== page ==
CHILDREN'S
Released: March 1, 1994

"An entertaining portrait that's also an imaginative lesson in antonyms, presented with panache; once again, Blake's expressive, deftly scribbled drawings, enhanced with sparkling color, are a delight. (Picture book. 3-7)"
A rambunctious boy enacts a series of opposites succinctly set in verse (``Simpkin WARM and Simkin CHILLY/Simkin SENSIBLE and SILLY/And sometimes when we stand and call/Simpkin JUST NOT THERE AT ALL'') and elaborated to hilarity in Blake's happy-go- lucky art—e.g., above, Simpkin's waiting sister abruptly changes the temperature of the shower he's enjoying. Read full book review >
ALPHABEASTS by Dick King-Smith
Released: Sept. 30, 1992

"Splendid fun. (Poetry/Picture book. 6+)"
An author of popular animal fantasies proves that he's as witty a poet as he is a storyteller—here, prefacing 26 comical verse portraits with four somewhat more sober quatrains recalling species that have "shot their bolt and had their chips/And run their course and breathed their last." Read full book review >
COCKATOOS by Quentin Blake
CHILDREN'S
Released: Sept. 1, 1992

"Blake's illustrations are, as ever, funny and filled with lively detail; but while this doubles as a counting book, it's as airy and weightless as a feather. (Picture book. 5-7)"
Weary of hearing the same greeting day after day—``Good morning, my fine feathered friends!''—Professor Dupont's ten cockatoos fly the coop. Read full book review >
THE VICAR OF NIBBLESWICKE by Roald Dahl
CHILDREN'S
Released: March 1, 1992

"Just a dram of Dahl, but vintage. (Fiction. 9-12 & adult)"
The nervous new vicar's youthful dyslexia suddenly resurfaces in an odd form: Certain words come out of his mouth reversed. Read full book review >
ALL JOIN IN by Quentin Blake
CHILDREN'S
Released: April 1, 1991

"Blake's ear is as good as his eye: his nifty turns of phrase are as much fun as his daft, hyperactive characters. Subversive, but never mind—''Join In!'' (Picture book. 4-8)"
Seven delightful poems, together with wickedly deft, hilarious illustrations, celebrate noise-generating activities: tantrums, gleeful squeals, sorting pots and pans, yowling back yard cats—even a bit of house cleaning ends in pandemonium here. Read full book review >
MATILDA by Quentin Blake
illustrated by Quentin Blake, by Roald Dahl
FICTION
Released: Oct. 1, 1988

"And Dahl slips badly when he says that C.S. Lewis and J.R.R. Tolkien have no 'funny bits' in their books."
After some autobiographical excursions, Dahl here returns to the sort of whimsically grotesque fantasy that makes grown-ups wince and children beg for more. Read full book review >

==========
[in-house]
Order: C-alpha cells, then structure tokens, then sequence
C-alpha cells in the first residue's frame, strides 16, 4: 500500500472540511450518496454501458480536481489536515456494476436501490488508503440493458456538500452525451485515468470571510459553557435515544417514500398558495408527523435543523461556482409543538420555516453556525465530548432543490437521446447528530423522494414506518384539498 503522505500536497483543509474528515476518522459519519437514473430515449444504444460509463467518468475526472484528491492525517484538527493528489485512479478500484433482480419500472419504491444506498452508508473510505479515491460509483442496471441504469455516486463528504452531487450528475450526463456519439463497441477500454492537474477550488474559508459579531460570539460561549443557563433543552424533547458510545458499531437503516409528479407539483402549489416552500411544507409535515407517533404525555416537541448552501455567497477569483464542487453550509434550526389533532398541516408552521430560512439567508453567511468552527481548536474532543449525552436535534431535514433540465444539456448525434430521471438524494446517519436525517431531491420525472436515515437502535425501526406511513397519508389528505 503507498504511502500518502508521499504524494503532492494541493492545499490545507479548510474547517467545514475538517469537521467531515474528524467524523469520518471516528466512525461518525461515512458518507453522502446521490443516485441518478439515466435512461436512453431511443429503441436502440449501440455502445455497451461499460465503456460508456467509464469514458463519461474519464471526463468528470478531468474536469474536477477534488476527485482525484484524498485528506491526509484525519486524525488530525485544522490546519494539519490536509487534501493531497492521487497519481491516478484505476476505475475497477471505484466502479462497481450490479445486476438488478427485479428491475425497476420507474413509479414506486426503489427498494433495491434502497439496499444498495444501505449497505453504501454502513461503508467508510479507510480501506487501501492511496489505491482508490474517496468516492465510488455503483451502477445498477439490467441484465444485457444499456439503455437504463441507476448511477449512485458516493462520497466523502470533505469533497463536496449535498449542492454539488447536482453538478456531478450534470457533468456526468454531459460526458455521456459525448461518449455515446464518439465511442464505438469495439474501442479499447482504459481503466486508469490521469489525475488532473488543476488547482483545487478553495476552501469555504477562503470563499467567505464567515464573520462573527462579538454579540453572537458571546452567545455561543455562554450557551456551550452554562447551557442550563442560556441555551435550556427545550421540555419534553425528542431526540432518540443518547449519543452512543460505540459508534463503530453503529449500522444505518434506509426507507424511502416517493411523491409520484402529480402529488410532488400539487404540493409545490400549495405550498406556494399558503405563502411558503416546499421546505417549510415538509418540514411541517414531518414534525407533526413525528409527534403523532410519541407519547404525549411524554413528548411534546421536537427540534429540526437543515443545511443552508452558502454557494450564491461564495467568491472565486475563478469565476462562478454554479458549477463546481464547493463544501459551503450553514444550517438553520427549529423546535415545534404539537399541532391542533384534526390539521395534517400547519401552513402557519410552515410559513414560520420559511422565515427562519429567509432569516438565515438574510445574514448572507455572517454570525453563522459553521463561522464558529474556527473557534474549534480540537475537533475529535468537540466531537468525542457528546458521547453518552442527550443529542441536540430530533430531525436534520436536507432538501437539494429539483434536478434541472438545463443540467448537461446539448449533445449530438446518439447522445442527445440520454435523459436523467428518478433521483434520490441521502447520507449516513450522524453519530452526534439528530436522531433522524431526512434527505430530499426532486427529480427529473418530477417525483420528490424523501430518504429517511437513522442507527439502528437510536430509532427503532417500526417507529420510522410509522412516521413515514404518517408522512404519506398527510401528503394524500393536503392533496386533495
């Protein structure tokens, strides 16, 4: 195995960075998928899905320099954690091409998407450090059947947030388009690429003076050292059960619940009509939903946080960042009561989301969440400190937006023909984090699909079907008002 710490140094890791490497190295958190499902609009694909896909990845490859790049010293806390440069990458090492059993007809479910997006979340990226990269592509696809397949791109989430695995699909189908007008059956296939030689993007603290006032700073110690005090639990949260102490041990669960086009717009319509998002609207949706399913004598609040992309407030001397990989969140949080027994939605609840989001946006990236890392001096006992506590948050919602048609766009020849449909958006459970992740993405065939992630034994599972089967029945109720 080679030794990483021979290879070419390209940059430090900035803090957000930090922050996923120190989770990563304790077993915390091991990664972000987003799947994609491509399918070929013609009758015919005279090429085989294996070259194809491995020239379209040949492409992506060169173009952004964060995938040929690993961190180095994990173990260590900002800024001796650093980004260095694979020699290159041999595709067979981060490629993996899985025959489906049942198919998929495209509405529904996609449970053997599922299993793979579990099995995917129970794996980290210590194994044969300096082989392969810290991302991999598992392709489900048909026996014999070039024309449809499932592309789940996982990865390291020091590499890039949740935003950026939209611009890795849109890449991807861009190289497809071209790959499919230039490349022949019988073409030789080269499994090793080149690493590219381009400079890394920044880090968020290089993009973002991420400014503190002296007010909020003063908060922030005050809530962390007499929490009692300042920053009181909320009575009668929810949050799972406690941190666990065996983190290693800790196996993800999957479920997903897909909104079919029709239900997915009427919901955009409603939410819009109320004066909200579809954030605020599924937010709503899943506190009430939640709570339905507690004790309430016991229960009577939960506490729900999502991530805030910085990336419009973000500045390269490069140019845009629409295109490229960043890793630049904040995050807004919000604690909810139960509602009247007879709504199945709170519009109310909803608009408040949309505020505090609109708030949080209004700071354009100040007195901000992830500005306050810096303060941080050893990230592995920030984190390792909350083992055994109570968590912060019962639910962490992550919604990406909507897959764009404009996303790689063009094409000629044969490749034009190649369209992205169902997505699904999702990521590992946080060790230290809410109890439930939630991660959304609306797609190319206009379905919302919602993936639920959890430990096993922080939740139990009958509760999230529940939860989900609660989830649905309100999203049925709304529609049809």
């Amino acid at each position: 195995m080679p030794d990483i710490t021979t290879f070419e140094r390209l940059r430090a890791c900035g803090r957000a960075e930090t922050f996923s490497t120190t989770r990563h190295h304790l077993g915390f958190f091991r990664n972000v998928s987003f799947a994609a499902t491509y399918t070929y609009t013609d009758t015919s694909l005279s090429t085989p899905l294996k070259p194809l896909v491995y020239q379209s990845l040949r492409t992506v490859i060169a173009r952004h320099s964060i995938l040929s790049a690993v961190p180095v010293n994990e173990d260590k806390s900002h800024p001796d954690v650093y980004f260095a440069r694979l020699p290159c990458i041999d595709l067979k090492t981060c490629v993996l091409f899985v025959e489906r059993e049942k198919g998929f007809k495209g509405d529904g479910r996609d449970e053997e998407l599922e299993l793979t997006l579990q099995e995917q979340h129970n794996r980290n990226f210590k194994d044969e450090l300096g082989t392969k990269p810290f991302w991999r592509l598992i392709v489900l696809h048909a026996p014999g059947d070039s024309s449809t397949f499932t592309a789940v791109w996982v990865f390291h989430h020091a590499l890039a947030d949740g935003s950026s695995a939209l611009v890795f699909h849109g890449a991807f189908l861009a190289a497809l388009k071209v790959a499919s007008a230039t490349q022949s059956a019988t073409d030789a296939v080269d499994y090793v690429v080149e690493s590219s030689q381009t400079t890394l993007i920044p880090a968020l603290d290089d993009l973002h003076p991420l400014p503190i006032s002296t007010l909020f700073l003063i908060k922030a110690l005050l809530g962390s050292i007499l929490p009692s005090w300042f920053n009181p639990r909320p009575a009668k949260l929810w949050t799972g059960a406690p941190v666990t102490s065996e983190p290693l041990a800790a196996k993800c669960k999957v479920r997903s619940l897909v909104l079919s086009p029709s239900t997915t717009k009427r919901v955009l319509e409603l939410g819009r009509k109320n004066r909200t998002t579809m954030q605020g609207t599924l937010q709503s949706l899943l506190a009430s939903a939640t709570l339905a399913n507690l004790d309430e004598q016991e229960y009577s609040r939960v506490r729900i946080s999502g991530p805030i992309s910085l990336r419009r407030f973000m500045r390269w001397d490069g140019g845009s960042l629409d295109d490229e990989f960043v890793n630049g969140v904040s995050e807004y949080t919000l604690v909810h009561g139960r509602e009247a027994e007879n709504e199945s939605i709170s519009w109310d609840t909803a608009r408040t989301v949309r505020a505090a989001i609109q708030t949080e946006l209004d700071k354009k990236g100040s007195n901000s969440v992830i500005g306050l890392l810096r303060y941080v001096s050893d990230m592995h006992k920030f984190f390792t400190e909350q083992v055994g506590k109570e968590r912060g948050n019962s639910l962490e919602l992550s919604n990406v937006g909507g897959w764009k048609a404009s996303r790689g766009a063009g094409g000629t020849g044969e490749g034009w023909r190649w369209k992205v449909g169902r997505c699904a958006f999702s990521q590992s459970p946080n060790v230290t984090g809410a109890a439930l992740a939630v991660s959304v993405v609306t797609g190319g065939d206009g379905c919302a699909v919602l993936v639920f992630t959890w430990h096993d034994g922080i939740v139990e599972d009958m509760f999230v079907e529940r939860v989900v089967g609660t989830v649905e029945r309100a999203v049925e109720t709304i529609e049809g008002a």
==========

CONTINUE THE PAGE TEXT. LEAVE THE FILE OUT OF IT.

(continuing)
THE MARZIPAN PIG by Russell Hoban
Released: May 20, 1987

"A good choice for young readers who enjoy fantasy."
Long ago, Hoban wrote several quintessentially sensible picture books about Frances, a badger. Read full book review >
Released: Oct. 8, 1986

"Blake's zany drawings enhance the fun."
The first American edition of two early (1978) stories by a New Zealand author who has since won two Carnegies. Read full book review >
GOING SOLO by Quentin Blake
Released: Oct. 1, 1986

"On-target bio installment with, one hopes, lots more of this engrossing life to come."
A delightfully captivating swatch of autobiography from the author of Kiss. Read full book review >
DIRTY BEASTS by Quentin Blake
POETRY
Released: April 2, 1984

"Formula material—with formula appeal."
A dozen or so rhymes, this time, about people-eating, people-pricking, -stinging, -soiling creatures: altogether, a glut of dirty beasts—pictured more freakishly than humorously in waxy cartoon-paintings. Read full book review >
THE WITCHES by Quentin Blake
ANIMALS
Released: Oct. 1, 1983

"A (quicker-acting) sequel is to be eagerly expected."
By a talky, roundabout route, Dahl slyly (if deterringly) takes the narrator—ostensibly himself at seven—into the delicious, ambiguous situation of being a mouse-boy. . . who turns the tables on his tormentors. Read full book review >
ROALD DAHL'S REVOLTING RHYMES by Quentin Blake
Released: April 15, 1983

"Blake's bloodless decapitation, wolf tongue on pig tail, and well-mannered, well-fed Little Bear are just a few obvious manifestations of his own relish for mischief."